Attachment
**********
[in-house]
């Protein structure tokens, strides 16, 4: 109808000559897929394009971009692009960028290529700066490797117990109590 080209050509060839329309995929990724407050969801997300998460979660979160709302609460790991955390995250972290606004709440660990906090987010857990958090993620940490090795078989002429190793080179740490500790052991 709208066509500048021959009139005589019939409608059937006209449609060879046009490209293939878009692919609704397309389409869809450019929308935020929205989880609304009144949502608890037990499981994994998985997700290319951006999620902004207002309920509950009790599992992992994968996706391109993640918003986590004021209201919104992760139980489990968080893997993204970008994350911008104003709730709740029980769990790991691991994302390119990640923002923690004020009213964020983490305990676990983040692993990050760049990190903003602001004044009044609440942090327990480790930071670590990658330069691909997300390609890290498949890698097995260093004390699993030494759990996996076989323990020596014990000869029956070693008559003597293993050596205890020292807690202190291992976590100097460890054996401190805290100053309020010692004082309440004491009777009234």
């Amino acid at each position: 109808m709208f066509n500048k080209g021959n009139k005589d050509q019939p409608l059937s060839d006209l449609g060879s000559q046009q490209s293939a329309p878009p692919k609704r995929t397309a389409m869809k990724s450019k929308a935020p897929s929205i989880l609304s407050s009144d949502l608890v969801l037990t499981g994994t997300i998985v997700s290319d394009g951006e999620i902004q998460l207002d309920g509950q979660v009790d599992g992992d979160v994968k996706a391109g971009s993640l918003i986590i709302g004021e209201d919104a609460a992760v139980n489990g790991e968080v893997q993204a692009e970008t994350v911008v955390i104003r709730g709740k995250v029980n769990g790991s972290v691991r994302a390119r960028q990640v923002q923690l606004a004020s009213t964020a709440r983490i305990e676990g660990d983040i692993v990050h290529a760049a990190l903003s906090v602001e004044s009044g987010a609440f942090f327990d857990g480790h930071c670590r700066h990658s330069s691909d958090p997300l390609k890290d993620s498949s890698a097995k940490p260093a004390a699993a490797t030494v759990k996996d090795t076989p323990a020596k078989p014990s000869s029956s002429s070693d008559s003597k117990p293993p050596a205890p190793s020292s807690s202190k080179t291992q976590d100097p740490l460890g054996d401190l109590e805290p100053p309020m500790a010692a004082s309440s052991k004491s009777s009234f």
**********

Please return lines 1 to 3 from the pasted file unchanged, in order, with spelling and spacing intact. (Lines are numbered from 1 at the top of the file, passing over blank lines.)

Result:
[in-house]
């Protein structure tokens, strides 16, 4: 109808000559897929394009971009692009960028290529700066490797117990109590 080209050509060839329309995929990724407050969801997300998460979660979160709302609460790991955390995250972290606004709440660990906090987010857990958090993620940490090795078989002429190793080179740490500790052991 709208066509500048021959009139005589019939409608059937006209449609060879046009490209293939878009692919609704397309389409869809450019929308935020929205989880609304009144949502608890037990499981994994998985997700290319951006999620902004207002309920509950009790599992992992994968996706391109993640918003986590004021209201919104992760139980489990968080893997993204970008994350911008104003709730709740029980769990790991691991994302390119990640923002923690004020009213964020983490305990676990983040692993990050760049990190903003602001004044009044609440942090327990480790930071670590990658330069691909997300390609890290498949890698097995260093004390699993030494759990996996076989323990020596014990000869029956070693008559003597293993050596205890020292807690202190291992976590100097460890054996401190805290100053309020010692004082309440004491009777009234």
């Amino acid at each position: 109808m709208f066509n500048k080209g021959n009139k005589d050509q019939p409608l059937s060839d006209l449609g060879s000559q046009q490209s293939a329309p878009p692919k609704r995929t397309a389409m869809k990724s450019k929308a935020p897929s929205i989880l609304s407050s009144d949502l608890v969801l037990t499981g994994t997300i998985v997700s290319d394009g951006e999620i902004q998460l207002d309920g509950q979660v009790d599992g992992d979160v994968k996706a391109g971009s993640l918003i986590i709302g004021e209201d919104a609460a992760v139980n489990g790991e968080v893997q993204a692009e970008t994350v911008v955390i104003r709730g709740k995250v029980n769990g790991s972290v691991r994302a390119r960028q990640v923002q923690l606004a004020s009213t964020a709440r983490i305990e676990g660990d983040i692993v990050h290529a760049a990190l903003s906090v602001e004044s009044g987010a609440f942090f327990d857990g480790h930071c670590r700066h990658s330069s691909d958090p997300l390609k890290d993620s498949s890698a097995k940490p260093a004390a699993a490797t030494v759990k996996d090795t076989p323990a020596k078989p014990s000869s029956s002429s070693d008559s003597k117990p293993p050596a205890p190793s020292s807690s202190k080179t291992q976590d100097p740490l460890g054996d401190l109590e805290p100053p309020m500790a010692a004082s309440s052991k004491s009777s009234f």